We set our alarm early and had to drag ourselves out of bed. Who knew road trips could be so tiring? Even when logy we are pretty efficient, and arrived at Cafe Regis for breakfast by 7:30am. Cafe Regis is a popular community diner; one large table held a dozen men that seemed part of a regular breakfast group. The cafe charmed in many ways: the unique menu using local ingredients, the grocery store shelves around the perimeter sporting organic foods, and the bakery case offering tempting hand-made goodies. The meals were delicious and filling and gave us renewed energy for the road.
Within 40 minutes of driving, I was enthralled with a huge statue of a cowboy complete with stetson and rifle. Turns out he belongs with the Fort Rockvale Restaurant in Joliet. We’d just eaten so didn’t stop, but TripAdvisor gives positive reviews. Although the area is undergoing massive road construction, this will be on my list for a future stop.
North of Joliet we joined I-90 once again. Aww – where did my beautiful drive go? The scenery turned ho-hum, but the company was entertaining and the the Beatles white album rocks, so the miles melted away. We made an unplanned stop after spying a sign for the Little Bighorn Battlefield National Monument. Since it was just a few minutes off the interstate we swung in; it was a fortuitous choice! The monument is well done and provides context for heading east to South Dakota. Did you know that the discovery of Black Hills gold is considered the precipitating event that led to the Battle of Little Bighorn? We parked at the Custer National Cemetery which holds veterans through the Vietnam war.
After a stroll through the cemetery to learn more and pay our respects, we arrived at the visitor center just in time for a Ranger talk. I was disappointed; I wanted to see the movie but it was canceled due to the talk. We lucked out with the Ranger though. He knew his history, had a dramatic flair for storytelling, and painted a vivid picture of the battle. He also offered a balanced perspective. As he stated, the details they share have changed through the years as they’ve gathered better information. His final message: There were no winners here. Soldiers lost their lives and the Indians lost their way of life. After the talk we explored Last Stand Hill (I was surprised to learn that five Custers lost their lives in this battle) and the Indian Memorial. Since pressed for time we didn’t tour the visitor center or take the driving loop but we still gained new appreciation for this futile battle.
Chris is the master restaurant finder and led us to Rollin’ Coals barbecue in Buffalo, WY. [Aside: We were listening to the Beatles because of this stop. Hey Buffalo Bill… wait, what? Bungalow Bill?! Ha! Chris was incredulous at our lyrical inadequacy.] Rollin’ Coals is a tiny place we almost blew right by, but the BBQ was moist and tender and we enjoyed trying each of the 6 sauces on the table. We didn’t have room for dessert, but other patrons came just for the ice cream from Lickity Splits. Just before Mt. Rushmore, we passed through Custer. It’s impossible to miss the Flintsones Bedrock City. We didn’t stop, but if we had a little more time I would have! It looks kitschy, but having grown up with the Flintstones, I’d be delighted to have a snack at the Drive-In and pay $10 for the theme park. TripAdvisor confirms there are few activities in the park so it’s a place to soak up the Flintstones and stretch your legs.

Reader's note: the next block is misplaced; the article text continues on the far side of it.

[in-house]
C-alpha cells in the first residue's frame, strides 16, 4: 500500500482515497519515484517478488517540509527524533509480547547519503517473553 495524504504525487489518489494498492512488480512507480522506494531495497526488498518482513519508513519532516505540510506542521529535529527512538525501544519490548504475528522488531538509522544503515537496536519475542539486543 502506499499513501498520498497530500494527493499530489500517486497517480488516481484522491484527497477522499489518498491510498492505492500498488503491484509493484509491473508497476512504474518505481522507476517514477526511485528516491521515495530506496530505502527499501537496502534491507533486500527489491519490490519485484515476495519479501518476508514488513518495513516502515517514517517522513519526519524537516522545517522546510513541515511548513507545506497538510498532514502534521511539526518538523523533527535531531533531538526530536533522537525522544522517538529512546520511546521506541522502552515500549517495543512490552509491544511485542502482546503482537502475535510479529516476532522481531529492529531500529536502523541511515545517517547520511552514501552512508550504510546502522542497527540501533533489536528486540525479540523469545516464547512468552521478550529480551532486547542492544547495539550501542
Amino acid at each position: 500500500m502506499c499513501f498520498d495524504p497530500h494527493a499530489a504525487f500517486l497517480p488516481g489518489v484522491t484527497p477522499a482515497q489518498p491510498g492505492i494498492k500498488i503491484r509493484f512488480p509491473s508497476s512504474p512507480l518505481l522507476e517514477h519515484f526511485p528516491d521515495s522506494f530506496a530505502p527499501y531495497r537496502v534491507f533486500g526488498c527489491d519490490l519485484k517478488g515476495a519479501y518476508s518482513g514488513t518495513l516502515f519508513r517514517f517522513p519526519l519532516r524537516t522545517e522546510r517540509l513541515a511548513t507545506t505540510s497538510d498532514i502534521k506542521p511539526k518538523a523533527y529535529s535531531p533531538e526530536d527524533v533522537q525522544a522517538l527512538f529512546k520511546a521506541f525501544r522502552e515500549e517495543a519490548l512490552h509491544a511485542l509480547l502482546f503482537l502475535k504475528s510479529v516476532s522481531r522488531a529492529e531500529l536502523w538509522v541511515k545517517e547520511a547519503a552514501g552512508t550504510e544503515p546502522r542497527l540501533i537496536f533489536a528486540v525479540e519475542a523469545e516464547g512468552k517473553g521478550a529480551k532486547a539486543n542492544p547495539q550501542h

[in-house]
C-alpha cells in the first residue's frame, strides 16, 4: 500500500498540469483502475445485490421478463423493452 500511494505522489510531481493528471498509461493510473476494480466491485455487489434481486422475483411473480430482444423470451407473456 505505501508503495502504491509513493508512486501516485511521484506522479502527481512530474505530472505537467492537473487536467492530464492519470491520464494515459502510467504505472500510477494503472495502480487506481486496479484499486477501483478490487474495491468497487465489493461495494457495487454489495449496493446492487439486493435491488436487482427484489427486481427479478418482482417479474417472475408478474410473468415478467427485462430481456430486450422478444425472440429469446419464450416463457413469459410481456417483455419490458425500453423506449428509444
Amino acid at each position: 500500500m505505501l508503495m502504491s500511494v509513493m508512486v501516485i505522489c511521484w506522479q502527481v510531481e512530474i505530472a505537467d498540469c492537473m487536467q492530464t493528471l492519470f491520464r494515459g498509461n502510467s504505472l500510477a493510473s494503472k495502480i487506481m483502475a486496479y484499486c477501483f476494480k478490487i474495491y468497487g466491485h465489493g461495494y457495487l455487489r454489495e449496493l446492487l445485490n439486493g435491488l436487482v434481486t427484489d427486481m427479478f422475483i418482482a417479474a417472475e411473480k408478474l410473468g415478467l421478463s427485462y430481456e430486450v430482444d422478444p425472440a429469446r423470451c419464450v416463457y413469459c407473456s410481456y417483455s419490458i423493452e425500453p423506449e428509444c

As we drove on, low rolling green hills gave way to high hills, rocky outcroppings, and foliage of purple, orange and green. We wound up and up and finally…Mt. Rushmore! I visited once in the early 90s and there’s no comparison; the park has been overhauled and everything is first-rate. The entrance alone is impressive, regarding the massive Rushmore carvings while strolling through the Avenue of Flags. The Lincoln Borglum Museum shows a helpful overview movie and the additional displays are concise and informative. We could only walk half of the Presidents Trail since one side was closed for construction of a new youth exploration area, but it allowed us to get closer for a fun photo-op. Rushmore is easy on the wallet; the only fee charged was $11 for parking. Another time I’d love to see the nightly flag and lighting ceremony. It begins at 8pm though, so we’d need to stay close by or be prepared for late-night driving.
We pushed on, but travelers be forewarned! Once past Rapid City, dining and lodging options are few and far between due to the Badlands National Park and Buffalo Gap National Grassland. We rolled in to Kadoka at about 8pm and went straight to Club 27 for dinner. The food and service were lacking but we were relieved to find a place open and serving. We still needed a place to stay and our server suggested America’s Best Value Inn. We got the last room and it was clean and well-appointed. The free breakfast in the morning offered the typical cereals and drinks but also hard boiled eggs and biscuits and gravy.
Miles traveled: 546
Hotel discount: None
This post is part of the trip summary 6 Days Across the USA